Frenk who is the son of German and Spanish immigrants to Mexico is the first Hispanic president of the University of Miami and comes to Miami by way of Mexico, Michigan and then Boston. He earned his medical degree from the National Autonomous University of Mexico as well as a Master of Public Health, a Master of Arts in Sociology and a joint Ph.D. in Medical Care Organization and Sociology from the University of Michigan, Ann Arbor.
"I feel honored and humbled by the extraordinary opportunity to lead this great university in one of the most important cities in the world. I have been greatly impressed by the strategic vision that has driven President Donna Shalala and the upward momentum she has created during her outstanding presidency," Frenk said.
"I have known Dr. Frenk for more than two decades," President Shalala said. "He is an extraordinary, highly respected leader in global public health. I warmly welcome him and his family to the university and our community.
"The University of Miami is a very special place, and I hope to build on the many accomplishments of my esteemed predecessor. I am fully committed to our common purpose to transform lives through education, research and service," Frenk said.
Frenk shared his vision for the school during an interview with UM’s Robert C. Jones (UM News & Events). Noting that UM will be celebrating its centennial in 10 years, Frenk wants to prepare for that milestone now. “We have now the chance of preparing the University of Miami for its second century, to really use the proximity of the centennial ten years from now to envision what we would like the University to look like in its second century,” Frenk said. “Of course, there are great institutions that have been around for much longer. I find that as an opportunity to learn and also to leapfrog.” This vision comes from his belief that “diversity is an antidote to inequality.”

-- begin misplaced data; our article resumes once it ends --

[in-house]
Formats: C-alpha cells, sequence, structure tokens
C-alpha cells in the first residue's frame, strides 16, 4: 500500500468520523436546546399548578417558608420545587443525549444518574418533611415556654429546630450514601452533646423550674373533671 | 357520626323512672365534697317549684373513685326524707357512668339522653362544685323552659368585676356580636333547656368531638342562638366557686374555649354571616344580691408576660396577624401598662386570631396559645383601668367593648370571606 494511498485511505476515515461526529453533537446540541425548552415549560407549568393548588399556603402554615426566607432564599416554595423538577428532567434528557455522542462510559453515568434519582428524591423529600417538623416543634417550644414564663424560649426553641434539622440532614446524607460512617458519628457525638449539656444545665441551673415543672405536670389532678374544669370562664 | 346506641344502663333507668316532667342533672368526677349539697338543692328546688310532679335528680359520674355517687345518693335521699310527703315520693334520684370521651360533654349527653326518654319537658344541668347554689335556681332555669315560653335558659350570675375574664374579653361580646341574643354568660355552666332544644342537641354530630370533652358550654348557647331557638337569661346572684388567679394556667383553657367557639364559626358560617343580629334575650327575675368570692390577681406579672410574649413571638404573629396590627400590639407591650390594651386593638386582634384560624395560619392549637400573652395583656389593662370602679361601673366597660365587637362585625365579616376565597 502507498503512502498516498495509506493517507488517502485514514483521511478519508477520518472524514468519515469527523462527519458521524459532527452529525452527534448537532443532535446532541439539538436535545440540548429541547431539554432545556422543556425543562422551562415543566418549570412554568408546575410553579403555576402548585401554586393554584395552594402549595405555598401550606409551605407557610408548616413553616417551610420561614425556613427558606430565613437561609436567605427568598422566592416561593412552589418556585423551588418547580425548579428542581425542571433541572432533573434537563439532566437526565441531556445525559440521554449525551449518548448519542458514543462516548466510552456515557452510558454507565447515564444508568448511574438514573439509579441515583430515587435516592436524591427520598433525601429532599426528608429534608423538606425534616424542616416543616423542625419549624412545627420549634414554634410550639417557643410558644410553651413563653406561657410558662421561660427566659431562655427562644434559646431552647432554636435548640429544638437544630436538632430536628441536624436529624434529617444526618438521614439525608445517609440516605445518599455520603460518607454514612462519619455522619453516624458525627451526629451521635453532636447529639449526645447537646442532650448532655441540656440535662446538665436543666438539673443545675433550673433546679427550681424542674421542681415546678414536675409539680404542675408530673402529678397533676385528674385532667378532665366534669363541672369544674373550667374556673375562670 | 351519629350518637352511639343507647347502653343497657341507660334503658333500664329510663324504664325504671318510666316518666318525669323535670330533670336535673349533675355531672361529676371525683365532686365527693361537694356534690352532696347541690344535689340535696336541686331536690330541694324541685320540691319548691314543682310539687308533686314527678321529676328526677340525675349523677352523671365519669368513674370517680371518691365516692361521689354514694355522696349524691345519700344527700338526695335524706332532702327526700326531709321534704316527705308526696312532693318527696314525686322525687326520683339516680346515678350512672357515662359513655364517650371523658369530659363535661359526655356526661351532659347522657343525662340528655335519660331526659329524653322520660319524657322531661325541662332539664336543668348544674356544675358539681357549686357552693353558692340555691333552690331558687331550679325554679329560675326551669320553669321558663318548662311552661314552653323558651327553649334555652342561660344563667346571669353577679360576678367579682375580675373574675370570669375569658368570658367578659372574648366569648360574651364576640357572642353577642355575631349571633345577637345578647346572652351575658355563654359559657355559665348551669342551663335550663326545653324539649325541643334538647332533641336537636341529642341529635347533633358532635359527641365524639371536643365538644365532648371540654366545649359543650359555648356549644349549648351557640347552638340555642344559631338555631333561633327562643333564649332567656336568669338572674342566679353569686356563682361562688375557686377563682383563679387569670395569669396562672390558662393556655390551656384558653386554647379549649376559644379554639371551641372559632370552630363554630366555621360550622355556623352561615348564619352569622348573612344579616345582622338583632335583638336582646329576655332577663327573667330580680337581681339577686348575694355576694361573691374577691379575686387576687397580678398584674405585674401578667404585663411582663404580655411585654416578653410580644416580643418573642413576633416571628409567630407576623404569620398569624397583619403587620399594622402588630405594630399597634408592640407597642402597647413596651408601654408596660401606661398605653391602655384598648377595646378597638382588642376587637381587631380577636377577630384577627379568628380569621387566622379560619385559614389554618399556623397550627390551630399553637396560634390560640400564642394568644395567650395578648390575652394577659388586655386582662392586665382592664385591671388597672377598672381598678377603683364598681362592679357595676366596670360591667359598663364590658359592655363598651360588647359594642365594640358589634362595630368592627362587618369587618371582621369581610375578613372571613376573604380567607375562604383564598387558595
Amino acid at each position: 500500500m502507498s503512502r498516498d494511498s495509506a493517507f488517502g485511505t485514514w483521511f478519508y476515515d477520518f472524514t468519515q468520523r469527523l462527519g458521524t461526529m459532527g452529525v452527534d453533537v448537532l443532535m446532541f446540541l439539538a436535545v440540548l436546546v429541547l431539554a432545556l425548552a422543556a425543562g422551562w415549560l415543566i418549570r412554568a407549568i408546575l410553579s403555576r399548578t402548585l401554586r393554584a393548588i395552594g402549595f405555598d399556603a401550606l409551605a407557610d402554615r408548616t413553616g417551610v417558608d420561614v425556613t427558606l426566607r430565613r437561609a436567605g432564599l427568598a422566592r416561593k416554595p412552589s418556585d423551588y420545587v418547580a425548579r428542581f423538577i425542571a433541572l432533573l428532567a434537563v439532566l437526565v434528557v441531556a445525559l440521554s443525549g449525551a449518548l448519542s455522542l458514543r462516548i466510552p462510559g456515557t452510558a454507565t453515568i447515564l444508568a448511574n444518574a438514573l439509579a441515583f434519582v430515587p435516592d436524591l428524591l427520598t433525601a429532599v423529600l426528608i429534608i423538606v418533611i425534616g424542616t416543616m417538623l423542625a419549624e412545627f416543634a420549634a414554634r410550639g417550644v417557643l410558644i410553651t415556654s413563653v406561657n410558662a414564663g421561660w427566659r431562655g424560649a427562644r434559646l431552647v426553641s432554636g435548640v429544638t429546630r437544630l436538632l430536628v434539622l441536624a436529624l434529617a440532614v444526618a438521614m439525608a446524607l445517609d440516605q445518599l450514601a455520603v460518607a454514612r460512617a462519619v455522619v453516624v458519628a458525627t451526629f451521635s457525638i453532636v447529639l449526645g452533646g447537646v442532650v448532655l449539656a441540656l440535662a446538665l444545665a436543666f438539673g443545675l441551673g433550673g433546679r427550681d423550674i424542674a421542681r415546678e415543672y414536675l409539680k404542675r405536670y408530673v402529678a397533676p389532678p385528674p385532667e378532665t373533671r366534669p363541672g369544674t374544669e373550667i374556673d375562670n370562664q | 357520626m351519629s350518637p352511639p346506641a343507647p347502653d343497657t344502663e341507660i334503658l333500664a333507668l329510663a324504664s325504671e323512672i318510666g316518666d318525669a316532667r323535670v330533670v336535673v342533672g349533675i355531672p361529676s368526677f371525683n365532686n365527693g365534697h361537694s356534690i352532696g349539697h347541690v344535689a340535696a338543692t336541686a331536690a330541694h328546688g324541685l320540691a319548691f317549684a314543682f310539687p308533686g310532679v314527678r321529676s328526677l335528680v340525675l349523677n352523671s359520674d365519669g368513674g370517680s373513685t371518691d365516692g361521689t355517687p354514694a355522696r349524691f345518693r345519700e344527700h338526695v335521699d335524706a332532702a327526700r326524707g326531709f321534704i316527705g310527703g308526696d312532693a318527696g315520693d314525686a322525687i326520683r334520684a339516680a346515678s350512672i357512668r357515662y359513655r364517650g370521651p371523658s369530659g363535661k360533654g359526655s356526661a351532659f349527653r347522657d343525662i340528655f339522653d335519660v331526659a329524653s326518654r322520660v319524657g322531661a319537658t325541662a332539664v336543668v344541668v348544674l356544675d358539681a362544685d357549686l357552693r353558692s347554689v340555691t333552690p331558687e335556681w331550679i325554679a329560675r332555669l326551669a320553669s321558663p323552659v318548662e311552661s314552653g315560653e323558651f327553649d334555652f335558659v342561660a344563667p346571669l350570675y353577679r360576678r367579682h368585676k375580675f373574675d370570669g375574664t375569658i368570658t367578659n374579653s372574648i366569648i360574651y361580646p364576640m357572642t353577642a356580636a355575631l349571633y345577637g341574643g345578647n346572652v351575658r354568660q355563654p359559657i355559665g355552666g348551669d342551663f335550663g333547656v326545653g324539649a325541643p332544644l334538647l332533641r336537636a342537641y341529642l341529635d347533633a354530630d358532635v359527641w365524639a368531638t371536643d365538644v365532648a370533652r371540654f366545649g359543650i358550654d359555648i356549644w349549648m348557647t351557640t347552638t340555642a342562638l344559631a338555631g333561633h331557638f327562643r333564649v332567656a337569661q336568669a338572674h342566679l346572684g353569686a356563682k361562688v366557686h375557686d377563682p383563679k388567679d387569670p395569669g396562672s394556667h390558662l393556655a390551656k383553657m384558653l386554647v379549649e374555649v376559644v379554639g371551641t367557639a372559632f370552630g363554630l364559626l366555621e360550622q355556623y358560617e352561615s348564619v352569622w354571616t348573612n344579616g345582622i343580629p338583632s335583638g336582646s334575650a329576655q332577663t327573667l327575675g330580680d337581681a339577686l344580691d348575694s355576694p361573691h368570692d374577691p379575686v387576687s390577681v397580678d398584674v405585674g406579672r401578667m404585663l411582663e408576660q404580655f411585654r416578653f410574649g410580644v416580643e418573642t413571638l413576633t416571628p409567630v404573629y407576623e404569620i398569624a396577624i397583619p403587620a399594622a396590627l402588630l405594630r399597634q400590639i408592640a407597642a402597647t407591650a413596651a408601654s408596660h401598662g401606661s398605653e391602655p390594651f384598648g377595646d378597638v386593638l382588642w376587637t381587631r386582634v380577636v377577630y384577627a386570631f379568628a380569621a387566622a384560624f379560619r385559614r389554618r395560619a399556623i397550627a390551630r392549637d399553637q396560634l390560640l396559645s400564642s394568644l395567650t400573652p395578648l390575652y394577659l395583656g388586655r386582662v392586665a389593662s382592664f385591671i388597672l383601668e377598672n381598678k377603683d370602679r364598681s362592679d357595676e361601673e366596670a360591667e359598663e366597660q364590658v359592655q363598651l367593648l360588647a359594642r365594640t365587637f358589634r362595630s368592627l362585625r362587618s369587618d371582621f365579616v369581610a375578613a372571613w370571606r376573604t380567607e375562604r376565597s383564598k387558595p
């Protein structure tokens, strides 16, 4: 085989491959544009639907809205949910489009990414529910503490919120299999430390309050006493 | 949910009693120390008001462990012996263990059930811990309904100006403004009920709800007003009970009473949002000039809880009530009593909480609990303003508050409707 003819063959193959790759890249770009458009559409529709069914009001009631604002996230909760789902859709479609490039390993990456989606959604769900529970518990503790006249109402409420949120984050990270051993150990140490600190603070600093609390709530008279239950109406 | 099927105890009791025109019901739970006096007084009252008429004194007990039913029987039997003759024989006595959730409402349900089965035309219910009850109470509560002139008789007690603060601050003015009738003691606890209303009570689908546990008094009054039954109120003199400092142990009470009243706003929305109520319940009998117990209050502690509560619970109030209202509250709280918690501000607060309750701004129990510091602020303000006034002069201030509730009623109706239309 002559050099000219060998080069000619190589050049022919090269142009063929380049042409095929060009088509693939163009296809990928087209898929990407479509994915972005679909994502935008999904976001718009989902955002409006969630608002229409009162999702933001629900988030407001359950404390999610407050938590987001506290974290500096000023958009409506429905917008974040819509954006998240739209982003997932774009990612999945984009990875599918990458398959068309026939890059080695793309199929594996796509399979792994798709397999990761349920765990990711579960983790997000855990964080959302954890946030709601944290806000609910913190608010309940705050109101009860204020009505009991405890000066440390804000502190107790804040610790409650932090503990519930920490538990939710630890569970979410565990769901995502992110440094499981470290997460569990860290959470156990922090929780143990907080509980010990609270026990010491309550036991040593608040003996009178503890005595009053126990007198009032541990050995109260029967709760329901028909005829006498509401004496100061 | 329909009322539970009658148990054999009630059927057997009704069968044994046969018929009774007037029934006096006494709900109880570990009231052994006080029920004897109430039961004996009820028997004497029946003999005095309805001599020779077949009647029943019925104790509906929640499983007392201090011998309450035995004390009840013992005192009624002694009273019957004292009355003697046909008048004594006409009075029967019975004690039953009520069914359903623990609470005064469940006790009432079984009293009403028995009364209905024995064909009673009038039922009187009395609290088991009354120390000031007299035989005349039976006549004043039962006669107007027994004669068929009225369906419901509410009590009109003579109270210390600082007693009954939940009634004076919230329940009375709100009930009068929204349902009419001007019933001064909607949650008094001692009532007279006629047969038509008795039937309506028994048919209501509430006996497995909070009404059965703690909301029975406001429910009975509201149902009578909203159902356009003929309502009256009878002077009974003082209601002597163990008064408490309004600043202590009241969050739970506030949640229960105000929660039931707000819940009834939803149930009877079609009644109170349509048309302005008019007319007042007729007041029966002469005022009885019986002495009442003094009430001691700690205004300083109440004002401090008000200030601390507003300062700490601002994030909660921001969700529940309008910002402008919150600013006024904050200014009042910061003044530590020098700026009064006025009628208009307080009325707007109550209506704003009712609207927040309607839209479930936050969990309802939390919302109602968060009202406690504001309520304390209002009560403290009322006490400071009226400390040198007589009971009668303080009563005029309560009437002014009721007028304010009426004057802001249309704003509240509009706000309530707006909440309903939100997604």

And it’s also a vision that he expressed in these words the day he took office as UM’s president:
“I feel honored to serve as the sixth president of this great institution. Since being named by the Board of Trustees last April, I have spent time immersing myself in the University’s history. I have been impressed by the pivotal role it has played in the growth and prosperity of this city, this region and beyond. Equally impressive are the contributions that our faculty, staff, students, alumni and donors have made to advancing research, scholarship and mutual understanding around the globe. As the University launches into its tenth decade, I believe this is a perfect opportunity to look back at where we have been, to make a close assessment of where we are today and to use these vantage points to define a roadmap toward our second century. The University of Miami’s story—past, present and future—is a collective narrative told by the thousands of individuals who have developed the education, research, service and spirit of community that are our hallmark. As part of my first 100 days in office, I am initiating an intensive listening project, and I invite you to share with me your aspirations and hopes for the U. My first Town Hall meeting on September 10 will offer an opportunity to hear from you and to learn about the many ways in which we can build on our rich legacy to take the University of Miami to its second century. At that meeting, we will define a structured process to collect, collate and synthesize the suggestions from all members of our community.”
HO will be checking back with Dr. Frenk in 100 days to find out more about the direction he is taking UM and what progress he is making. Stay tuned!
Article, photos and video courtesy of the University of Miami